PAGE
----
5. Additional year of experience
Despite only being a rookie, Daniel Jones showed the poise and skill of a franchise quarterback last season. Many expected him to be more of a developmental project for the Giants. Instead, he showed the skills that made Dave Gettleman fall in love with him with the sixth overall pick in the draft.
The fact that Jones was so successful out of the gate is impressive. This is true even when examining his issues with turnovers. The transition from the collegiate level to the NFL is never easy, this is especially true for a quarterback coming into the league.
For comparison, let’s examine Peyton Manning’s rookie year. In 1998, Manning started all 16 games for the Indianapolis Colts, four more games than Jones started for the Giants as a rookie last year. Manning would throw 26 touchdowns and 28 interceptions. That is only two more touchdowns and a whopping 16 more interceptions than Jones threw.
In addition, Manning was sacked 16 fewer times than Jones and fumbled 15 times less. Again, this would indicate that the offensive line was at fault for many of the fumbles that Jones was credited with last season.
While Peyton Manning threw for over 700 yards more than Jones as a rookie, he did so in four additional starts. Jones actually averaged only .89 fewer passing yards per game than Manning did as a rookie.
In his sophomore year, Manning was able to cut down on his interceptions and put together a spectacular season where he threw for 4,135 yards, 26 touchdowns, and only 15 interceptions. While Jones didn’t struggle with the interceptions as much as Manning, his fumbles were cause for concern. Based on the improvement we saw from Manning and other top quarterbacks in the turnover department in year two as a starter, there is reason to believe Jones could see similar improvement.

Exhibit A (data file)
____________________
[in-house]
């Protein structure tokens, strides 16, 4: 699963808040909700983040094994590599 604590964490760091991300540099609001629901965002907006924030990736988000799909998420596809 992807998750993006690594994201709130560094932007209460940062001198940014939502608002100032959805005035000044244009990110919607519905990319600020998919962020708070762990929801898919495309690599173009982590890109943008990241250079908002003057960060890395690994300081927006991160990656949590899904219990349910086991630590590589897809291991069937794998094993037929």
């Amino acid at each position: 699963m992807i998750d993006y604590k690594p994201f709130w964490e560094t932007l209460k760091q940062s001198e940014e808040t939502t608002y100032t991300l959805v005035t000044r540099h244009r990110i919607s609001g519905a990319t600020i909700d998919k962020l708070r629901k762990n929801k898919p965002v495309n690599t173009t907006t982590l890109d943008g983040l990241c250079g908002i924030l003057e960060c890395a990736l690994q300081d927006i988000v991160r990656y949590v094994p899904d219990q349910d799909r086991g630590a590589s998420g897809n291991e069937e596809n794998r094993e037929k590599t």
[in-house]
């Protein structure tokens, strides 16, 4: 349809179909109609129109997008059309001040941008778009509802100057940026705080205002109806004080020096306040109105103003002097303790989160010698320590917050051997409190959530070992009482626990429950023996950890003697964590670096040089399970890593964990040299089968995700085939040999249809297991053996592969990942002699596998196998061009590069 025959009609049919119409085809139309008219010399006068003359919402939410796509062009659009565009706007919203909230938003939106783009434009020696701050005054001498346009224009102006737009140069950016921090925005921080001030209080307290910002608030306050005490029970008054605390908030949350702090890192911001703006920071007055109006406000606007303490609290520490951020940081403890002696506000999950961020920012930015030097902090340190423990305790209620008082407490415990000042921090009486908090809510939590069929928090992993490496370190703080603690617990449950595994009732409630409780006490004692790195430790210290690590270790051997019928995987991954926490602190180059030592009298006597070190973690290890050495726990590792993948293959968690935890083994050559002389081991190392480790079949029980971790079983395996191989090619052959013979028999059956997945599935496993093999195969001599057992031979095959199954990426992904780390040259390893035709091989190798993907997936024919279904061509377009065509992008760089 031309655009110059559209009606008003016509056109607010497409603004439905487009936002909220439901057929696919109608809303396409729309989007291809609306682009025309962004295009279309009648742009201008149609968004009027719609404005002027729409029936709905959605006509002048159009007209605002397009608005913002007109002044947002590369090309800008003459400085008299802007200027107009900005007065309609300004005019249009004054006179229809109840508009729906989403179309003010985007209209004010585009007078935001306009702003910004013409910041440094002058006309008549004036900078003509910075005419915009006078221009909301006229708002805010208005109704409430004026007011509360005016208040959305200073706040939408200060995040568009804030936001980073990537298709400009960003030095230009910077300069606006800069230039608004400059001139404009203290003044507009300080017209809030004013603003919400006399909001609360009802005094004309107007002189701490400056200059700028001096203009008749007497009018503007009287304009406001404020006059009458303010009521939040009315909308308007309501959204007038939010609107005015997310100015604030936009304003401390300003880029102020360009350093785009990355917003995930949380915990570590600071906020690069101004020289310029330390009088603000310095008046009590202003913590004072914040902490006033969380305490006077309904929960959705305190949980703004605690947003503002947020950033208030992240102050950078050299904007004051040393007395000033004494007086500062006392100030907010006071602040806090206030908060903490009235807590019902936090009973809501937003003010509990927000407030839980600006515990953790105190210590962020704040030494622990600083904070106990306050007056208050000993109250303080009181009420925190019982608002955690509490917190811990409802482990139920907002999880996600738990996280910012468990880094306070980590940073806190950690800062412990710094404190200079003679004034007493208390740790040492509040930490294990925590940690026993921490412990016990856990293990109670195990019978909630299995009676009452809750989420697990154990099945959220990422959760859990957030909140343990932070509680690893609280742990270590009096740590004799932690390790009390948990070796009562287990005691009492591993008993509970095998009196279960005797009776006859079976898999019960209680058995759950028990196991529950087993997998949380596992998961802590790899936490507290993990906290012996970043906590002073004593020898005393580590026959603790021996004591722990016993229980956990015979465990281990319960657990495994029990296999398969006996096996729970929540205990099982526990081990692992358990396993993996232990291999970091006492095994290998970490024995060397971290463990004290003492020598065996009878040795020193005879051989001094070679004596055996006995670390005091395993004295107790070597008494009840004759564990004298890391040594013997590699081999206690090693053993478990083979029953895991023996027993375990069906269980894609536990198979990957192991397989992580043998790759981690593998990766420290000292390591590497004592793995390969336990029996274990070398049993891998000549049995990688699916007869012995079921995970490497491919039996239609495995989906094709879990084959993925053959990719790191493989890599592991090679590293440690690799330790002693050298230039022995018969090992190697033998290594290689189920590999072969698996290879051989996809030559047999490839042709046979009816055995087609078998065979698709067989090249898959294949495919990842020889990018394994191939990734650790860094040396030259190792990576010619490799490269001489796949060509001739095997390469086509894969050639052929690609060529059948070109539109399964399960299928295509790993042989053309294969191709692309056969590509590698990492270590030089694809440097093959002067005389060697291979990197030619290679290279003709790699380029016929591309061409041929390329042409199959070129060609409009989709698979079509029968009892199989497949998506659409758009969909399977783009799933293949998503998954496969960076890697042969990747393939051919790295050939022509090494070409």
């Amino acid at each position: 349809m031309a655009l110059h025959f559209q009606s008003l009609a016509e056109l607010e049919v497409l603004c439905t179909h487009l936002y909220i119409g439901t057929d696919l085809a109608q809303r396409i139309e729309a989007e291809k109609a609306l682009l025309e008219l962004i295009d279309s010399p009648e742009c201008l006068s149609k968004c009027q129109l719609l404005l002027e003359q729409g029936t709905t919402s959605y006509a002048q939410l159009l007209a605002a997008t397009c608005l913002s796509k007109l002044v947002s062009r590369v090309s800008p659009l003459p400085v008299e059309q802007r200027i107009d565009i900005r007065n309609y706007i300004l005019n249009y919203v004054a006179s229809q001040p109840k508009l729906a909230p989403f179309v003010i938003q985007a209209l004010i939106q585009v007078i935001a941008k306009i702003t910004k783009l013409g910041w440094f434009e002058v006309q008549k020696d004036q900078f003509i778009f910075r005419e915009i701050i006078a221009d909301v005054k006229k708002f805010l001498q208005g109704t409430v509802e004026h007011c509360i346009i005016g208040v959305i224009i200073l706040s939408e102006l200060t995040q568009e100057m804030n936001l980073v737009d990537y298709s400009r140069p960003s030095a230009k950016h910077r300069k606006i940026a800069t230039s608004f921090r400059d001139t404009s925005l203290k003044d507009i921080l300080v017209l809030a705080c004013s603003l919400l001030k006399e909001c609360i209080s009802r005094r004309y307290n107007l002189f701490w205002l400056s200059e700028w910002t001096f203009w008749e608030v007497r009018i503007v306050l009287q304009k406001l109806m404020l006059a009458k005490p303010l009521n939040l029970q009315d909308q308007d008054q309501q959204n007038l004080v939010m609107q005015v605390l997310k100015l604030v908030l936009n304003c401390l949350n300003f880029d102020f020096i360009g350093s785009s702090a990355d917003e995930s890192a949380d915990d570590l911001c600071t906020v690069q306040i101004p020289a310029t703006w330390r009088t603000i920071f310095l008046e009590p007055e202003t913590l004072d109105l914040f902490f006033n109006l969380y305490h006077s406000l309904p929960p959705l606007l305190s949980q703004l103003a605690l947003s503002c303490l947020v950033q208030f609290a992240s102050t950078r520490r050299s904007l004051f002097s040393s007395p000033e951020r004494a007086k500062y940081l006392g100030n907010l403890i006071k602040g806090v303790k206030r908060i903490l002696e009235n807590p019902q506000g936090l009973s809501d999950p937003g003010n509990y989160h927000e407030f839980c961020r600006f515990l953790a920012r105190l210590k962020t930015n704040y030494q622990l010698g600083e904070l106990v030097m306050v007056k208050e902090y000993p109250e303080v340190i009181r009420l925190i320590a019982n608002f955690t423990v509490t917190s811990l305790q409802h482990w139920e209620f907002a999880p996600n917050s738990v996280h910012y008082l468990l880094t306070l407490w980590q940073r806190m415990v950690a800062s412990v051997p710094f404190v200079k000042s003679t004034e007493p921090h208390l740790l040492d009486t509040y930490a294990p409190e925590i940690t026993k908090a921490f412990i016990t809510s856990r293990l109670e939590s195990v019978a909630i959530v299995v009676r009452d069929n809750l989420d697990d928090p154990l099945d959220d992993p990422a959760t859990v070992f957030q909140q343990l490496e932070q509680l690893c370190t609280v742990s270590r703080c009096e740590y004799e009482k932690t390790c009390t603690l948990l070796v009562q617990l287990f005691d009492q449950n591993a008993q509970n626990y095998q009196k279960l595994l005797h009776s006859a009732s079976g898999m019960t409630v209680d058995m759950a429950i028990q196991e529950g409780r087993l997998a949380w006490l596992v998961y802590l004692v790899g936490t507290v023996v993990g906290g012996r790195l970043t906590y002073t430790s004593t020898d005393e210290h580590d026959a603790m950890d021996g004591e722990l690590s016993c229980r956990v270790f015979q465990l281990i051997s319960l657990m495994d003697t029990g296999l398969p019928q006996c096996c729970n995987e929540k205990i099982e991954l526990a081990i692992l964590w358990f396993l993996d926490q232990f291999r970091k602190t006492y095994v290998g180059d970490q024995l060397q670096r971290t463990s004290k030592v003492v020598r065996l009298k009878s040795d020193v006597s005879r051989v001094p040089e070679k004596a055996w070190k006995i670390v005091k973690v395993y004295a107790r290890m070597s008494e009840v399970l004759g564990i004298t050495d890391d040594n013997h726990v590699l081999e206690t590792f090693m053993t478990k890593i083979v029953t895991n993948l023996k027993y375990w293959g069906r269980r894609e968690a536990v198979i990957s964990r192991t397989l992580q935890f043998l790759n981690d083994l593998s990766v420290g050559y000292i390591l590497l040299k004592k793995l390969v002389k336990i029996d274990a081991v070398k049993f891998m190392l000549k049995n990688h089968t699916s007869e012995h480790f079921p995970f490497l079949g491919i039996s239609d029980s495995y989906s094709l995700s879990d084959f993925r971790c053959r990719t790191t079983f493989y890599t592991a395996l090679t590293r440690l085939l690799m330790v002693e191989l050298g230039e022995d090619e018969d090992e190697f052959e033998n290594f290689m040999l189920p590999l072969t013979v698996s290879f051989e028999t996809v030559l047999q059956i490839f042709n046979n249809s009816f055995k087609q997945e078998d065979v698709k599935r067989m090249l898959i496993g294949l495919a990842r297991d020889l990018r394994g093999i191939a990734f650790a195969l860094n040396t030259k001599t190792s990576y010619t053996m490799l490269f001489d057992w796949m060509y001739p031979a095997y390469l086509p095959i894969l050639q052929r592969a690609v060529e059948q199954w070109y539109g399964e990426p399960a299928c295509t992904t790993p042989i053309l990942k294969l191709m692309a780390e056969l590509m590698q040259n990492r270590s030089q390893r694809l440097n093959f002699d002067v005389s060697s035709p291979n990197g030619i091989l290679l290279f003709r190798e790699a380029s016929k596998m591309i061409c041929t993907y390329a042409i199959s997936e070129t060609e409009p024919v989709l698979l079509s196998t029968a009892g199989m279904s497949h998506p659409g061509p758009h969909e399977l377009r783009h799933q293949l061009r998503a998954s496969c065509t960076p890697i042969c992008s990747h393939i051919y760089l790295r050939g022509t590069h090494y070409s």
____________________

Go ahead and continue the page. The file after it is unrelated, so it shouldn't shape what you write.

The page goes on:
This is in no way meant to imply that Daniel Jones is going to be Peyton Manning. It is simply examining another quarterback who received significant heat regarding his turnover issues as a rookie who went on to fix his issues and become an elite quarterback.
Jones seems to have all the traits necessary to be an excellent franchise quarterback for the Giants for years to come. He is extremely accurate (as former NFL quarterback Dan Orlovsky explains here), has a high football IQ, exhibits leadership qualities, and doesn’t seem phased by big moments.
Coming into his second year in the league, he will have a better idea of what to expect in regard to preparation, game speed, and opposing team’s defensive schemes. Additionally, he will not have the burden of replacing a legendary franchise quarterback in Eli Manning this season, which should remove a source of pressure from last season.
Instead, Jones should be able to go out with the expectation of being the starter every week for the Giants. With added experience, an improved offensive line, healthy offensive weapons, a healthy running game that has been upgraded, and the addition of talented new coaches on offense, Daniel Jones is poised to potentially take a huge step forward next season.
Given what we saw from him last season, if he is able to progress like many believe he will, the GMEN could be exponentially better than many experts are predicting in 2020.